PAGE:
The grain markets collapsed on sharply lower vegetable oil prices and massive fund liquidation in the stock, energy, and grain markets.
July corn closed 18 cents lower at $7.36. December corn closed down 29 cents at $5.78. July soybean futures closed down 51 cents at $15.75, while the November contract closed 79 cents lower. Wheat futures closed 37 to 52 cents lower.
Today’s USDA Crop Progress report showed corn conditions had dropped by 3% to 64% good/excellent. Soybean ratings fell by 2% to 63% good/excellent. Spring wheat conditions are at 66% good/excellent up 7% from the previous week. The numbers should be supportive for corn and soybeans but a little negative for wheat prices tomorrow.
In outside markets, the US dollar is trading at the highest level in over 20 years. Crude oil is down $8.70 per barrel, and the stock market has rallied well off of its early day lows and is now down just 167 points.
In livestock markets. August hogs closed up $2.97 at $105.95. August cattle closed down $1.67 at $132.92, and August feeders closed down $1.80 at $172.70.
Fund selling takes grain prices below chart support at midday: 11:35 am
The corn and soybean markets are sharply lower again today with fund selling taking prices below chart support.
At this hour, July corn is down 19 cents. December corn is down 30 cents. July soybean futures are down 37 cents. November soybeans are 73 cents lower. Wheat futures are lower, with CBOT wheat down 34 cents. KC wheat is down 36 cents, and Minneapolis wheat is 35 cents lower.
Three main factors are bombing the corn and soybean markets.
1. There was a sharp drop in palm oil, canola, and soybean oil prices. High vegetable oil prices have finally reduced demand. Now we need to see at what price level demand will start to improve. Soybean oil prices are now down 35% from the highs posted in early May.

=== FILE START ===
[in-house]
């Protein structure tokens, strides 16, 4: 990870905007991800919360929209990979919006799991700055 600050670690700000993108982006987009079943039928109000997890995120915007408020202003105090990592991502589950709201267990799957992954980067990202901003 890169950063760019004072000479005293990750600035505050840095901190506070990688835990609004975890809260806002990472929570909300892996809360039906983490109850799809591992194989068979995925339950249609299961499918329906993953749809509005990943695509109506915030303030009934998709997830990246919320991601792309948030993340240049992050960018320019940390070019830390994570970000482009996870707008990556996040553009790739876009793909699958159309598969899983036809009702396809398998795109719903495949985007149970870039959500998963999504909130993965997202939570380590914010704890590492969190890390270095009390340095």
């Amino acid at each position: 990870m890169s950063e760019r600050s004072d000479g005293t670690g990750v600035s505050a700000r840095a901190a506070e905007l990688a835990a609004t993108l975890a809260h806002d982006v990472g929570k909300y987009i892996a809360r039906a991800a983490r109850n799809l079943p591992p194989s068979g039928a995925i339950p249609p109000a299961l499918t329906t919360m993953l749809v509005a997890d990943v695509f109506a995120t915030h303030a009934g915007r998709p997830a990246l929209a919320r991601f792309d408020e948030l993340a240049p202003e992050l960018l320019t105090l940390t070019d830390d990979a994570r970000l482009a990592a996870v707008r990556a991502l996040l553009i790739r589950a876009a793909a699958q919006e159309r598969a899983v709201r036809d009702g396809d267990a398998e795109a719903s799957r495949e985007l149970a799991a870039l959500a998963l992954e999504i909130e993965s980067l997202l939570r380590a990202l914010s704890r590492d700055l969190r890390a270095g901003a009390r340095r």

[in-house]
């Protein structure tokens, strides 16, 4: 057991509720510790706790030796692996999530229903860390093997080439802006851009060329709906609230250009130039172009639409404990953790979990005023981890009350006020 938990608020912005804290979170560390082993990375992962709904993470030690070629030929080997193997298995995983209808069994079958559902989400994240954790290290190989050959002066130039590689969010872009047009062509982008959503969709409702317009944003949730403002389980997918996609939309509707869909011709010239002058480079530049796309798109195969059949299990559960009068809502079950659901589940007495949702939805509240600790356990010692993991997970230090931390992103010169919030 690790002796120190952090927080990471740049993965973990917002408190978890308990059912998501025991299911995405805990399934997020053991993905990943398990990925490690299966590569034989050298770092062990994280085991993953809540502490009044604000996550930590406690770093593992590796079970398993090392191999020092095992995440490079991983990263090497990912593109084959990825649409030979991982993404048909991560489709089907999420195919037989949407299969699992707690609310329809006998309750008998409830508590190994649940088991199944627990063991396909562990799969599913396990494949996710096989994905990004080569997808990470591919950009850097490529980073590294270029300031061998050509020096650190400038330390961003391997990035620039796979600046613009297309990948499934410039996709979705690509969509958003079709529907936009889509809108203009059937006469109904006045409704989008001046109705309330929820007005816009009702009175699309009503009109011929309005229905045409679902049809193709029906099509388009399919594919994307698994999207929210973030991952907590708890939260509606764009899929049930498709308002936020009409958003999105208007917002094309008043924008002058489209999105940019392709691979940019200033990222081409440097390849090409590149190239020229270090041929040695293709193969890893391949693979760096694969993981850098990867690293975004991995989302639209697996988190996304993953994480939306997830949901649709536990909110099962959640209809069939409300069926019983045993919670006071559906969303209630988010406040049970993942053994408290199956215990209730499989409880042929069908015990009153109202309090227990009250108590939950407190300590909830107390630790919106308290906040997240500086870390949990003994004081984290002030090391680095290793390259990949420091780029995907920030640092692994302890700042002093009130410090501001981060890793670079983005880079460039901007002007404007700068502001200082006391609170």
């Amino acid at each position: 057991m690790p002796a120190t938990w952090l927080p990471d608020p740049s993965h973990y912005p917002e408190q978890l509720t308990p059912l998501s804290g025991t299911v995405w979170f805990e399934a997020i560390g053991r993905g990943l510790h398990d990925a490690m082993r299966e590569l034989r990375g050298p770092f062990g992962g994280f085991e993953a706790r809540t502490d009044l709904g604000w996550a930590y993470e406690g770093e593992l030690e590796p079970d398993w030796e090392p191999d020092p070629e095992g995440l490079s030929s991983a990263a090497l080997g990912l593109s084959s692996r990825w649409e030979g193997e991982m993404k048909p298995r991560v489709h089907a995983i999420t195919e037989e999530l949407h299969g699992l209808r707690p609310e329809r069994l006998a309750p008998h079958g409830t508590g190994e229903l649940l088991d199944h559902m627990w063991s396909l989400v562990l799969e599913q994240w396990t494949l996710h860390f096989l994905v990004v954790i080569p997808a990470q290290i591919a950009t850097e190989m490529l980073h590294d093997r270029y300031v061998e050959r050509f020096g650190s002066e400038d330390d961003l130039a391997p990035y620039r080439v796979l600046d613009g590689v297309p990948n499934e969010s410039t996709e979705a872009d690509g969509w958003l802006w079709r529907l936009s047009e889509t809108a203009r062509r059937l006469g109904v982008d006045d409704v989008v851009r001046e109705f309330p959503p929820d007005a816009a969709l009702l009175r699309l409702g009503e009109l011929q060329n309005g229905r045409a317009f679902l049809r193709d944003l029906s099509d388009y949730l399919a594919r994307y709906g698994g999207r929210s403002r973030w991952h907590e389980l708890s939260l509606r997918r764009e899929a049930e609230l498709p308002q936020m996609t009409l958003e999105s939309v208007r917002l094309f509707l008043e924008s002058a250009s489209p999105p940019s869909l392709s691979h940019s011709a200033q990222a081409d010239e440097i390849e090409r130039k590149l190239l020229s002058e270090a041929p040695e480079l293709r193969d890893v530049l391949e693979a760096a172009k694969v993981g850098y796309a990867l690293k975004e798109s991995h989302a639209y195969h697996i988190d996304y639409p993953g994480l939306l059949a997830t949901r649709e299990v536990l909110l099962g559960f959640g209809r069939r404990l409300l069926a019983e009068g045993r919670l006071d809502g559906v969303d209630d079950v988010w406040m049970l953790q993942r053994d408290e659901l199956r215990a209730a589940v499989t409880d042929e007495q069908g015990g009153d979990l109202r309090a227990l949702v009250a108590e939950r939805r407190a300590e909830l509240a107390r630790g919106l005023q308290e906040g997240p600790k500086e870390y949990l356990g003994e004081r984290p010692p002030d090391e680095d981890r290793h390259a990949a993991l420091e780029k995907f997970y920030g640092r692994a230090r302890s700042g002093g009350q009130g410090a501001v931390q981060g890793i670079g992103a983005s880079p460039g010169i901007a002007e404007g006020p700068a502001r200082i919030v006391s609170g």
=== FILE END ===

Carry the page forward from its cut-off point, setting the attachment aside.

2. China canceled some (five to eight cargoes) expensive old crop soybean shipments.
3. There was a massive fund liquidation as the stock market, crude oil market, and grain markets moved sharply lower in a “risk off day.”
In the livestock market, August hogs are up $2.65 at $105.62. August cattle are down $1.00 at $133.60, and August feeders are down 65 cents at $173.85.
In outside markets, crude oil is down $9.20 per barrel. The US stock market is under pressure again with the S&P 500 down 56 points, and the Dow down 560 points.
Grain markets sharply lower after the three-day weekend: 8:45 am
Funds continue to sell and the extended forecasts have turned much wetter for most of the central Corn Belt. On Monday, global grain markets were lower.
July corn is down 19 cents. December corn is down 25 cents. July soybeans are trading 38 cents lower, and November soybeans are down 46 cents. Wheat futures are 3 to 15 cents lower.
The key to watch in the USDA Crop Progress report today will be the crop conditions. I look for both corn and soybean ratings to move 1% to 2% lower.
On the Dalian Commodity Exchange in China, corn and soybean futures are lower. On the Matif exchange in Europe, wheat futures are 18 cents a bushel lower at $11.12.
Livestock futures are higher this morning. August hogs are up 32 cents at $103.30. August cattle are up 7 cents at $134.62, and August feeders are up $1.65 at $176.22.
In early trade, the US stock market is lower with the Dow down 488 points, and the US dollar is higher. Crude oil prices are sharply lower now down over $4 per barrel.
Around the world in the stock market, China is down 0.1%. Japan is up 1.1%. European stocks are down 1.9%.
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About the Author: Al Kluis has been a commodity advisor and broker since 1976. Kluis is an introducing broker with Wedbush Futures and writes a column, Your Profit, which appears in every issue of Successful Farming magazine. Kluis has published two books on commodities trading and is commonly quoted in major publications including the Wall Street Journal. He is also a featured speaker at commodity conferences nationwide. Kluis is a frequent market analyst for the Linder Farm Radio News Network. A Minnesota farm boy, Kluis was awarded his degree in ag economics from the University of Minnesota in 1974, after which he was executive director of the Minnesota Soybean Association before entering the markets full-time. His family still farms in southwest Minnesota, and Kluis enjoys helping with fieldwork when the markets allow.
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